Chalk and cheese. This activity looks at ways of making comparative forms by asking learners to compare things that are usually thought of as opposites.
It can be used to revise structures or to present them as part of an inductive approach. It also encourages learners to be creative. The activity would be suitable for an elementary to intermediate level. Preparation Make a copy of this worksheet for each student Worksheet 54k Procedure Dictate the complete word pairs on the handout (pairs 1 – 5) to learners. This activity looks at ways of making comparative forms by asking learners to compare things that are usually thought of as opposites.
It can be used to revise structures or to present them as part of an inductive approach. Preparation Make a copy of this worksheet for each student Worksheet 54k Procedure Dictate the complete word pairs on the handout (pairs 1 – 5) to learners. Phrasal verbs with get. This lesson plan for teachers of teenagers and adults at intermediate level and above explores the theme of phrasal verbs.
Students will develop their vocabulary through speaking and writing activities. Introduction This lesson is a self-contained lesson which presents ten phrasal verbs in the context of a dialogue. Students focus on the meaning of those phrasal verbs through a vocabulary and meaning matching exercise. Students then do controlled and freer writing practice of the phrasal verbs. Topic. Developing a Nation. This is a group-work speaking activity for intermediate level and above, where students are asked to make choices about the future economic development of a fictional developing country.
Preparation Download copies of the worksheet to give as handouts to the students. Procedure Write ‘Developing Country' on the board and ask students to give you an example. Classroom issues. Learners have a lot of ideas about how they should learn a language and it is important to encourage them to discuss these and to communicate them to the teacher.
Many of these ideas are not necessarily things you agree with, and discussion also gives you an opportunity to explain your beliefs about language learning and share your rationale. The example cards can be used in a variety of ways depending on your need. Each one has an opinion that is often heard in classrooms. Example issue cards 47k Possible uses You can use them as discussion prompts, with learners in groups.
Note: You can guide discussion in all of these activities by selecting the cards you want learners to have. If you do find learners respond to these activities and really do start to give opinions, be ready to respond with the same honesty and make sure you know why you do things the way you do them! From the NonProfit Industrial Complex with Love » The Manufacturing of Greta Thunberg – for Consent: The Political Economy of the Non-Profit Industrial Complex [ACT I] January 17, 2019 “What’s infuriating about manipulations by the Non Profit Industrial Complex is that they harvest the goodwill of the people, especially young people.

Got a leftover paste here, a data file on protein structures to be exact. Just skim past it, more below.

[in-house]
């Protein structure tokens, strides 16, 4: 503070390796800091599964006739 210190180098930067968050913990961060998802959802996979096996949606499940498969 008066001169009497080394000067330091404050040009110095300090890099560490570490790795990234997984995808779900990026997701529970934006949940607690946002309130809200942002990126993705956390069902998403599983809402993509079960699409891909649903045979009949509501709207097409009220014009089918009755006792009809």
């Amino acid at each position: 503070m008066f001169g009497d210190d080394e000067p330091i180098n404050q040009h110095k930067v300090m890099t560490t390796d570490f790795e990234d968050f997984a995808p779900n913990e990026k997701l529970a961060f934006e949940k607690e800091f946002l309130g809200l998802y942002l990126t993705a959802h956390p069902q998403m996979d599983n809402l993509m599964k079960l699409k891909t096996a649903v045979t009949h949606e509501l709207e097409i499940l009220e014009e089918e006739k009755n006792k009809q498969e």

They target those who were not given the skills and knowledge to truly think for themselves by institutions which are designed to serve the ruling class. Capitalism operates systematically and structurally like a cage to raise domesticated animals. Those organizations and their projects which operate under false slogans of humanity in order to prop up the hierarchy of money and violence are fast becoming some of the most crucial elements of the invisible cage of corporatism, colonialism and militarism.” — Hiroyuki Hamada, artist 1958: “17-year-old Bianca Passarge of Hamburg dresses up as a cat, complete with furry tail, and dances on wine bottles.
The Manufacturing of Greta Thunberg – for Consent series has been written in two volumes. [Volume I: ACT I • ACT II • ACT III • ACT IV • ACT V • ACT VI • Addenda I] [Book form] 7 traits great pilots have in common. Describing people and prioritising characteristics. What makes a successful entrepreneur. U3 Learning from our mistakes.
Fishbone template. Learning from mistakes in aviation. Lifestyle U1 Requests & Networking. 7 Traits Great Pilots Have in Common - Hartzell Propeller. Becoming a pilot is about more than training and building flying skills.
Beyond the technical abilities required to earn their wings, pilots must also develop a balance of leadership skills, discipline, critical thinking skills, and a proper attitude. And while no two pilots are exactly the same, there are several qualities that are common among successful pilots. Here are a few examples of positive traits that great pilots share. Attention to detail When it comes to flying, small mistakes can make a big impact, and there’s little room for error in the skies. Situational awareness Situational awareness is a critical aspect of risk management that refers to a pilot’s mental picture of the aircraft’s physical position in space and its relation to the elements of flight and is a critical factor of risk management in flying.
Self-confidence Self-confidence is another common trait among great pilots. Humility The best pilots have confidence, but they also recognize the value of humility. How We Can Learn From Incidents. Learning from mistakes in aviation.